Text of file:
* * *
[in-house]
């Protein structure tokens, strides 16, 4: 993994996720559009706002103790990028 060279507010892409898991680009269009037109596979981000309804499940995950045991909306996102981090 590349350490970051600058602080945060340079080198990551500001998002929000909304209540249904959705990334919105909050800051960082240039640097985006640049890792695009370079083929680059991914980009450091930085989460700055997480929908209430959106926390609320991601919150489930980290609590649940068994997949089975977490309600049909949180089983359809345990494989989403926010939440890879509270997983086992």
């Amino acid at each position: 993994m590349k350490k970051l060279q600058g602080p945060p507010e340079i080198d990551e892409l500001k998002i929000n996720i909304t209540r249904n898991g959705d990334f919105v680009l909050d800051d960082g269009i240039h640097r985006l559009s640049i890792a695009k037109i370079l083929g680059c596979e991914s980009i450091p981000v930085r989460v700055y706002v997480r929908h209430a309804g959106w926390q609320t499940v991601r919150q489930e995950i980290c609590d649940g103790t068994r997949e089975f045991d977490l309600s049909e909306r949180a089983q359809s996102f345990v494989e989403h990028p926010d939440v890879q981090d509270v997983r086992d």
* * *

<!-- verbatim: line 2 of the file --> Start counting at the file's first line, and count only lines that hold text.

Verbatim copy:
């Protein structure tokens, strides 16, 4: 993994996720559009706002103790990028 060279507010892409898991680009269009037109596979981000309804499940995950045991909306996102981090 590349350490970051600058602080945060340079080198990551500001998002929000909304209540249904959705990334919105909050800051960082240039640097985006640049890792695009370079083929680059991914980009450091930085989460700055997480929908209430959106926390609320991601919150489930980290609590649940068994997949089975977490309600049909949180089983359809345990494989989403926010939440890879509270997983086992």